Finite state machines have been used for a long time to create illusion of intelligence for game agents. A finite state machine (FSM) is a computational model used to simulate sequential logic. It has a finite number of states a game agent can be in at any given time, make transitions from one to another, and can operate. There is one simple rule though, the state machine can only be in one state at any moment.

To apply this idea to game AI development, we decompose our agent’s behaviors into easily manageable states and construct a state machine based on some transition rules.

For example the ghosts in Pac-man has two states: Chase and evade. The agents start in their specialized state and if the player (Pac-man or Ms. Pac-man) eats one of the power pills, then they all transit to the evade state. When the power pill timer is done, they transit to the chase state.

For a bit more complex example, you can consider FPS/TPS bots. Usually, these bots have states, such as FindArmor, FindHealth, SeekCover, and so on. They move between one of these states depending on their self-condition.

Advantages and Disadvantages of FSMs

There are many advantages of FSM based game agent implementation. That’s also why FSM-based approach still exists after many years.

First of all, FSMs are quick and simple to code. They are also easy to debug since the behavior of the game agent is broken down into the easily manageable chunks (states). Since FSMs essentially follow hard-coded rules, they have little computational overhead. Easily manageable chunks also make it easy for you to discuss the design of your AI with non-programmers, such as level designers, game producers, and so on. Finally, FSMs let you add new states and rules. So, you can easily adjust, tweak, or expand the scope of the agent’s behavior. Finally, FSMs provide a solid backbone with which you can combine other techniques, such as fuzzy logic or neural networks.

The biggest disadvantage of FSMs comes from its nature. Because, FSMs naturally can only be in one state at any moment and there is no real thinking involved other than if-this-then-that sort of process, developing complex behaviors can be painful and requires you to introduce many states or hierarchical state machines.

FSMs also tend to become unmanageable easily and they cannot capture similar behaviors and benefit from behavior inheritance. Thus, they end up repeating the same behavior in many states.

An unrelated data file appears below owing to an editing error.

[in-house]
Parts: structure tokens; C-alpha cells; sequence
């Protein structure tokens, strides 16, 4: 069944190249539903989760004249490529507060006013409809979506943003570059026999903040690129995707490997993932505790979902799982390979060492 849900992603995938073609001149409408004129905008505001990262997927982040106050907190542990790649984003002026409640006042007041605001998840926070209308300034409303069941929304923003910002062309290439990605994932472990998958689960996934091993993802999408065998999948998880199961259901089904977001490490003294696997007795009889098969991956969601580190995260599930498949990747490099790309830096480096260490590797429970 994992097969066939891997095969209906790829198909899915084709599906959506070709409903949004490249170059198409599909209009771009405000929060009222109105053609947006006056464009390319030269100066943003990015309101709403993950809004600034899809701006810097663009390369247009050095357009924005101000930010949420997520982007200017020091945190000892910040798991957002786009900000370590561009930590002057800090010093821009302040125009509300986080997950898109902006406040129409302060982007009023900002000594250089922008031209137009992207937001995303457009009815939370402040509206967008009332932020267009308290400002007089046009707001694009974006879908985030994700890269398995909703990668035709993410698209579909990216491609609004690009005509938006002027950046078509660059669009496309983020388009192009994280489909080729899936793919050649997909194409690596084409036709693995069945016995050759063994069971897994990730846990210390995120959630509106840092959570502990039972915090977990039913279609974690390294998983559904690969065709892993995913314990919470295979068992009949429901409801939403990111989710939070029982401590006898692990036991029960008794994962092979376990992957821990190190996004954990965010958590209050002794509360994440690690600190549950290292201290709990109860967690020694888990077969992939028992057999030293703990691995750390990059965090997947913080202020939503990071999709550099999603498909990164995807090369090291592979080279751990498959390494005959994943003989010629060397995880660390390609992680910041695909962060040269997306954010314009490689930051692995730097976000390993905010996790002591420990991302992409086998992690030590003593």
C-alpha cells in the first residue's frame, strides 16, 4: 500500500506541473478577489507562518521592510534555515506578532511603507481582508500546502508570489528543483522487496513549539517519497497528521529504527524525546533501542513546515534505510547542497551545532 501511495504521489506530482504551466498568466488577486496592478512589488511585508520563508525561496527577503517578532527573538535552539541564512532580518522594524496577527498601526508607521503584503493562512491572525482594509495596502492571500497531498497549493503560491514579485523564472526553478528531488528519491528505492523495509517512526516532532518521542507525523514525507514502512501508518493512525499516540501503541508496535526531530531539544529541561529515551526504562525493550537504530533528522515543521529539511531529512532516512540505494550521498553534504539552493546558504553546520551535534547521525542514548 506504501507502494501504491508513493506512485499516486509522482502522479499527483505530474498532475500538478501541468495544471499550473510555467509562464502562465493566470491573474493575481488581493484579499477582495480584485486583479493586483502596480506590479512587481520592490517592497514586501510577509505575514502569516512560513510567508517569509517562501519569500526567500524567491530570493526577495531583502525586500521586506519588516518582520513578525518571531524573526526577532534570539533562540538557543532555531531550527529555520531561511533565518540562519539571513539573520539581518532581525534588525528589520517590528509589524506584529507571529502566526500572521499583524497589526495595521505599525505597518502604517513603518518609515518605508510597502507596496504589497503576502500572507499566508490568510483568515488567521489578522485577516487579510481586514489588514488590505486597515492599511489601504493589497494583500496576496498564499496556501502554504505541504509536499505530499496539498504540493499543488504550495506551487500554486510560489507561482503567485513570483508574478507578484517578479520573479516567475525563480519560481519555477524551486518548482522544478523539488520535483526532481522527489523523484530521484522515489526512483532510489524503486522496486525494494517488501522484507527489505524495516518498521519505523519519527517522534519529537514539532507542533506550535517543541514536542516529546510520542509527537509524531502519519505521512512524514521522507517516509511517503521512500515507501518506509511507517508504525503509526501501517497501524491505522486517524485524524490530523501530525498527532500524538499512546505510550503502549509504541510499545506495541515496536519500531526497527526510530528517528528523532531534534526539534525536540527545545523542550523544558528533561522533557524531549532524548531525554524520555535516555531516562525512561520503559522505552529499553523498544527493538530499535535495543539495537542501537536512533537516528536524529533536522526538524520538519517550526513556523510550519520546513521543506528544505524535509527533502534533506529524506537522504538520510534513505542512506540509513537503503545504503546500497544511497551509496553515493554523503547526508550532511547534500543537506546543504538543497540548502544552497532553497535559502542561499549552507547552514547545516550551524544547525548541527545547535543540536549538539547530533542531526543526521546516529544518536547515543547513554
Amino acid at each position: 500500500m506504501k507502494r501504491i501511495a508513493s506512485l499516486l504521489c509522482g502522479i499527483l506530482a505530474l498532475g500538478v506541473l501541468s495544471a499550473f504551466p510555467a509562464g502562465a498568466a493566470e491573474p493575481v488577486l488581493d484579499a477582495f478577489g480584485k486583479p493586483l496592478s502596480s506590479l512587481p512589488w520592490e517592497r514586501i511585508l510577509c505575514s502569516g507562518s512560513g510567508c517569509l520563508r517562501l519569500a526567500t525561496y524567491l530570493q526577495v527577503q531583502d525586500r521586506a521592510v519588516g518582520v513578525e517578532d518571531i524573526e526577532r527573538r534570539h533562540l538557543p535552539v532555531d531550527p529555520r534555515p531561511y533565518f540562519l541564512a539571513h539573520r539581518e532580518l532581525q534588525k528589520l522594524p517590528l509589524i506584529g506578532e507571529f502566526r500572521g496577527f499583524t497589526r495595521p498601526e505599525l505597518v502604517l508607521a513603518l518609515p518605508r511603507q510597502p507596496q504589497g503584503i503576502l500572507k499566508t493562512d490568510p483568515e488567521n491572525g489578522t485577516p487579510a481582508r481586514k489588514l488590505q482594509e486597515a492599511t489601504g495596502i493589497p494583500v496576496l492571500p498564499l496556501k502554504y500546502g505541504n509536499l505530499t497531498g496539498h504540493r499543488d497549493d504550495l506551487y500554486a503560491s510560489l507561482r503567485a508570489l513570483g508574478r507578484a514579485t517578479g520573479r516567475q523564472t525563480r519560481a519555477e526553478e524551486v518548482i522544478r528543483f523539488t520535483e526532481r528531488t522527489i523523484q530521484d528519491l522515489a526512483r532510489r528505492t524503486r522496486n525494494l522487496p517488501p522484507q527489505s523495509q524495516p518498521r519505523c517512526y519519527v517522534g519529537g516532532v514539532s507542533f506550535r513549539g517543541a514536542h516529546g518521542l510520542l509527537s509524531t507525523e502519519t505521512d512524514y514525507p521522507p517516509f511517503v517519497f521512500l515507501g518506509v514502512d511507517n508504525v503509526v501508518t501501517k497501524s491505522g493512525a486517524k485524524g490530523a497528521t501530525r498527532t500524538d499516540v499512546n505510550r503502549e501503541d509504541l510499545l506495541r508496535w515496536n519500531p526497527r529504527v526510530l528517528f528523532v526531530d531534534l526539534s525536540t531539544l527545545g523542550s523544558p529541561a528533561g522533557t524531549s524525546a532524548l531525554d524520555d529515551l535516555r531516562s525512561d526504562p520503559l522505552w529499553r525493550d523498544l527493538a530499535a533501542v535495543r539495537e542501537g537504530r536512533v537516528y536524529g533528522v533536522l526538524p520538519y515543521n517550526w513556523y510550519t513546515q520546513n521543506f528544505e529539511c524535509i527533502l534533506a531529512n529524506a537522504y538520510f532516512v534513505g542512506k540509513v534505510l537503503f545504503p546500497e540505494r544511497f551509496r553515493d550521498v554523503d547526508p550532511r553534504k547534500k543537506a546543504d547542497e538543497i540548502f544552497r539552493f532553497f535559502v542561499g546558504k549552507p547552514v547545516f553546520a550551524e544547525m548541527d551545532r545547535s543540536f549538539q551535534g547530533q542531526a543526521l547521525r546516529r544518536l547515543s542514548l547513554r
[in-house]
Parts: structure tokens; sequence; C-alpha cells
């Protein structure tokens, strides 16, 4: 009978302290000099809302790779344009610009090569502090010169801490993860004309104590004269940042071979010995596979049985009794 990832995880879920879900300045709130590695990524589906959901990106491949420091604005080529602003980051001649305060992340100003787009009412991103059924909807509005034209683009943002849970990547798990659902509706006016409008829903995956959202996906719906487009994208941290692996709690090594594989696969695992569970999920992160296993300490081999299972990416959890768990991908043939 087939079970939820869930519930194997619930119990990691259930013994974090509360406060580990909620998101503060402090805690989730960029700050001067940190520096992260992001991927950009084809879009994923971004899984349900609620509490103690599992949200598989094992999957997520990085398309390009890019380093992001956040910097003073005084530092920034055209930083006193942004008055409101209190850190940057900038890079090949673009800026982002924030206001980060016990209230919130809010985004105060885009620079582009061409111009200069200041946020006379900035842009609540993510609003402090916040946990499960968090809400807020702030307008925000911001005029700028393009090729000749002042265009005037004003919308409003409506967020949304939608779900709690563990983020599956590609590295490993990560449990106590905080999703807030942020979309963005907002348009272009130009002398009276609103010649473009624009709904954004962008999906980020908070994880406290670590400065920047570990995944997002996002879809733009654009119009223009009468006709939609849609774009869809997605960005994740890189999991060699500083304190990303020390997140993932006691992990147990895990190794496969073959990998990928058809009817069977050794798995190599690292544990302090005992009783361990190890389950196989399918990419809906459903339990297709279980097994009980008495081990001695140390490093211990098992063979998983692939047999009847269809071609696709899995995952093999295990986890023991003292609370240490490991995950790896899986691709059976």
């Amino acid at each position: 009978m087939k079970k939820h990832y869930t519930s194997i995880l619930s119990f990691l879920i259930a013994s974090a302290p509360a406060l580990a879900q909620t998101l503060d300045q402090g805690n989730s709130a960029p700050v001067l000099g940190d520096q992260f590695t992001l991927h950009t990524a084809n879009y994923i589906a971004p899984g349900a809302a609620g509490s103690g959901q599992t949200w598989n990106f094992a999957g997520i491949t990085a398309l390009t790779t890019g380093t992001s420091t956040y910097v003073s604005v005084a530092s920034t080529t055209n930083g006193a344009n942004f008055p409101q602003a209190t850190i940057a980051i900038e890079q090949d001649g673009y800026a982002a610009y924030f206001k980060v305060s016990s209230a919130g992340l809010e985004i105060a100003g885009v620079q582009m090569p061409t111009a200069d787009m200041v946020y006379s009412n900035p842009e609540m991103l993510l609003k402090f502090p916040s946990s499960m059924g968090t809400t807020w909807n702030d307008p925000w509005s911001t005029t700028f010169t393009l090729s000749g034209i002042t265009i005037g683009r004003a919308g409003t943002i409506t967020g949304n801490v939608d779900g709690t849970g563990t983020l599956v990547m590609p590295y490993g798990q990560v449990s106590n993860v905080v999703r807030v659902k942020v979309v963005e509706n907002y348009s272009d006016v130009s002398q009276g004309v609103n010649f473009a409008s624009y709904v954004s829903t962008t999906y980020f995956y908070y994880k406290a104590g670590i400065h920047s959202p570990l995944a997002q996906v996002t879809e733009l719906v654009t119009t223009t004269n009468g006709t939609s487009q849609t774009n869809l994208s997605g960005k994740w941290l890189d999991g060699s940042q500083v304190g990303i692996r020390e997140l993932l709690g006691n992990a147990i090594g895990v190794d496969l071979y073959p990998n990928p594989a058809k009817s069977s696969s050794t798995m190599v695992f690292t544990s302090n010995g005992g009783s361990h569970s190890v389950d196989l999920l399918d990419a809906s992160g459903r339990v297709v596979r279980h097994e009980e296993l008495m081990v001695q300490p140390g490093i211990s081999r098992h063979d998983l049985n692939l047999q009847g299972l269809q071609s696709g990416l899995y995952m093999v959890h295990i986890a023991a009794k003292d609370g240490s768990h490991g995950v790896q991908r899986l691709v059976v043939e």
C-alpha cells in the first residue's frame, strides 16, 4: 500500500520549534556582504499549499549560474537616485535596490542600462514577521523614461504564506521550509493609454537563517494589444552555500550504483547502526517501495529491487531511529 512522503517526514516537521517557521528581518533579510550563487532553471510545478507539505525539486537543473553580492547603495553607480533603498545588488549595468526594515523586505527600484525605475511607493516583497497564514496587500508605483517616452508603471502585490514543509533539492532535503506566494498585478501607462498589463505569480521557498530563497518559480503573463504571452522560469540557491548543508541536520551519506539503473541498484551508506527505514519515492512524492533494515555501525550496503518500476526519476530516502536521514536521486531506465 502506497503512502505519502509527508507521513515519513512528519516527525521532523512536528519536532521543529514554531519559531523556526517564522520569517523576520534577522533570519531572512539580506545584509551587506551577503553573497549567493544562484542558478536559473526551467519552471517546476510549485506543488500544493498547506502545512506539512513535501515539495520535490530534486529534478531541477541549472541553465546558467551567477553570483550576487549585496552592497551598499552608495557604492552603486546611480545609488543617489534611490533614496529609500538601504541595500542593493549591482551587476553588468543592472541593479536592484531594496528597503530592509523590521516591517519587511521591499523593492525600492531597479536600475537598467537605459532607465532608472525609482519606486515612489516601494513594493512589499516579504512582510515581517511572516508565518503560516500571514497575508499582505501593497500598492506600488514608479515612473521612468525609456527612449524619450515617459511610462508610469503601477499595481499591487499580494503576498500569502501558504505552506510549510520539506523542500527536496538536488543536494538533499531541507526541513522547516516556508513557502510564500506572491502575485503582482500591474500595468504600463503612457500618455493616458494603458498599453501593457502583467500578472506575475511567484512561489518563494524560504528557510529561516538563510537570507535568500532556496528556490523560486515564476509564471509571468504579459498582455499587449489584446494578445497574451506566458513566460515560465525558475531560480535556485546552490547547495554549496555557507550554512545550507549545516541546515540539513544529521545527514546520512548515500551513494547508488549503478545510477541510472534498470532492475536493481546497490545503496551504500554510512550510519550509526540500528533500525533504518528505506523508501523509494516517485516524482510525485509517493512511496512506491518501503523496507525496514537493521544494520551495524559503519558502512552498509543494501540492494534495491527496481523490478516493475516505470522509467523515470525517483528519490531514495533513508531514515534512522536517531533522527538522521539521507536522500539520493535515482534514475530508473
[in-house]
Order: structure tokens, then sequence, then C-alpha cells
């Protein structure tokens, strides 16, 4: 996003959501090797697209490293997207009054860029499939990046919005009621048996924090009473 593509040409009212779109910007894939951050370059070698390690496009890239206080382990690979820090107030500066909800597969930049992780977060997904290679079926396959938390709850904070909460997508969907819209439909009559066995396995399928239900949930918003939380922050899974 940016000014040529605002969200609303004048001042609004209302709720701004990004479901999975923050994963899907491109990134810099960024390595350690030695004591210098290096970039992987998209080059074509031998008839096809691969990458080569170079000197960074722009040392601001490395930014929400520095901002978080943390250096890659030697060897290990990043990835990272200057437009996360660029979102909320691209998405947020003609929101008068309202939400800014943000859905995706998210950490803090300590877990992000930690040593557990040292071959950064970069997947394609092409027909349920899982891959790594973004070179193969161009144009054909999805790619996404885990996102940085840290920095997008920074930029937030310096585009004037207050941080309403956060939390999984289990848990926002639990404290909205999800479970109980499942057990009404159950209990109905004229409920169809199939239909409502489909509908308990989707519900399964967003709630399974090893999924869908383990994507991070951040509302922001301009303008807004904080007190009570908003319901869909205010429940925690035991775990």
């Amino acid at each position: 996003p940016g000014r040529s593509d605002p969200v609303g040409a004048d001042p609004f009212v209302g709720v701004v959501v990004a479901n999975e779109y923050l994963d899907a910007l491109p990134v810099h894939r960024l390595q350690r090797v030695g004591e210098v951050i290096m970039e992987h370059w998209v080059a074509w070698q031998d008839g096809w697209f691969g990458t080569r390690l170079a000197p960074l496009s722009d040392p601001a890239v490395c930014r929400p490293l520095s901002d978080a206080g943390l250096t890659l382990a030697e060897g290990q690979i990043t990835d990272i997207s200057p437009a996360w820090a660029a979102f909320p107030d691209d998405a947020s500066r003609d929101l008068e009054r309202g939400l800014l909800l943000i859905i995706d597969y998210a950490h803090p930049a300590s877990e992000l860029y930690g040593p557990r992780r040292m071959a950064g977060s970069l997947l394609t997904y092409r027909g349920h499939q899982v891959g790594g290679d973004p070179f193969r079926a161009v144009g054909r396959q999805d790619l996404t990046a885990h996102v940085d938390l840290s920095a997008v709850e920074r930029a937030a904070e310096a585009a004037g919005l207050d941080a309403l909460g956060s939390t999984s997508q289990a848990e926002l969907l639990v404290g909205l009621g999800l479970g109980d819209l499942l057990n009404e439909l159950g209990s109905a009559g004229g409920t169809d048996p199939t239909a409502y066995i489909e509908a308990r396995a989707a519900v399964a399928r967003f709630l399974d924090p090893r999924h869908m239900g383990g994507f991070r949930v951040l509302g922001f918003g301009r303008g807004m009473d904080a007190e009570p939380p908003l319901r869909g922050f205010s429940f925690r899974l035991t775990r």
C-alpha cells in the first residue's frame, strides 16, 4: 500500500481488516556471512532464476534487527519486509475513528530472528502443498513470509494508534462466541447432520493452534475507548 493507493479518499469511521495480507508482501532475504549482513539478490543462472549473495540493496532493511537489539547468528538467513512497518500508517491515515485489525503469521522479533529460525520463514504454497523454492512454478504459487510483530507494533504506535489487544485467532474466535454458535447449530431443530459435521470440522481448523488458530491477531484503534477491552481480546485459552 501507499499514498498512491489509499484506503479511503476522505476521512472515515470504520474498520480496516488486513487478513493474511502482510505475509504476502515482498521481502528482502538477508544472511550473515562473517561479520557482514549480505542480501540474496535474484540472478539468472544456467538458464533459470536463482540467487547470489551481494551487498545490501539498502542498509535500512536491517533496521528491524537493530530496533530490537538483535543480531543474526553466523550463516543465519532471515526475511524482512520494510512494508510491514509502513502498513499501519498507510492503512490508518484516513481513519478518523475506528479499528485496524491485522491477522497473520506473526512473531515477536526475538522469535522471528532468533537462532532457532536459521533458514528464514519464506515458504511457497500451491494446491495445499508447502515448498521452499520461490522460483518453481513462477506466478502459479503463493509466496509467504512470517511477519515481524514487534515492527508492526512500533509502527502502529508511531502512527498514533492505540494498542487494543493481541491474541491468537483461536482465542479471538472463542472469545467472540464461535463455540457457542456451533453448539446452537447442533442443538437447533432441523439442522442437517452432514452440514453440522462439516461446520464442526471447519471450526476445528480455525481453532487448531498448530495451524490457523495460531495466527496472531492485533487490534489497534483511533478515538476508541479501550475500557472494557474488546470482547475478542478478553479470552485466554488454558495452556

Implementing a FSM

Even if there are many ways to implement a FSM (including an if-else based approach), it is better to use an approach based on state design pattern. In this way, you embed the rules into the states for the state transitions. So, you monitor the conditions and instruct to switch between the states. You can also easily control enter and exit actions. Thus, each state becomes a self-contained unit aware of the existence of any other states, and does not rely on any external logic for the state transitions. As a consequence, adding new states or replacing a set of states with a new set become straightforward.

So, each of a game agent’s states is implemented as a unique class and each agent holds a pointer (or reference for C#) to an instance of its current state. The logic for determining any state transitions is contained within each state and an agent implements a changeState() method to facilitate the state transition.

If your design and requirements let you, you can consider to make your states singleton for increasing the efficiency. In this way, you can share your state machine among the agents. However, if your states access some external data that may be different for each agent, you would require some extra logic to run your state machine properly. You may even consider to dispose the singleton design. But “friends don’t let friends create singletons“, anyway.

One of the last important points are making the base State class as reusable as possible. Not surprisingly the key thing for this is implementing the base class as template (or generic for C#).

So, here some code:

State.hpp

StateMachine.hpp

If you have some questions about null object pattern, please refer to this page for the details.

An improvement on the state class I would make would be applying template method pattern. Template method pattern intents to separate the interface and implementation as much as possible for making future changes and refactors easier. Virtual functions are considered as data members. Protected and private virtuals define the class’ customizable behavior, and there is no reason to make them public. A public virtual method would define both interface and a customization point, a duality that could reflect weak design. The class’ interface must remain consistent in all derived classes.

So, I would suggest to change the State.hpp as:

An Example of FSM Based Agent

I will use the enemy state machine I developed for Hands-On Game AI Development video course by Packt as an example.

In this example, our game agents have three states:

  • Wander around
  • Go to the alarm
  • Go to the player

As a design decision, the agents own the states and the state machine.

The default state is the wandering state and if the agent gets close enough to the player, then it transitions to GoToAlarm alarm state. After reaching the alarm or alarmed by the other agents, it transitions to GoToPlayer state. When the player gets caught, the agents go back to the wandering state.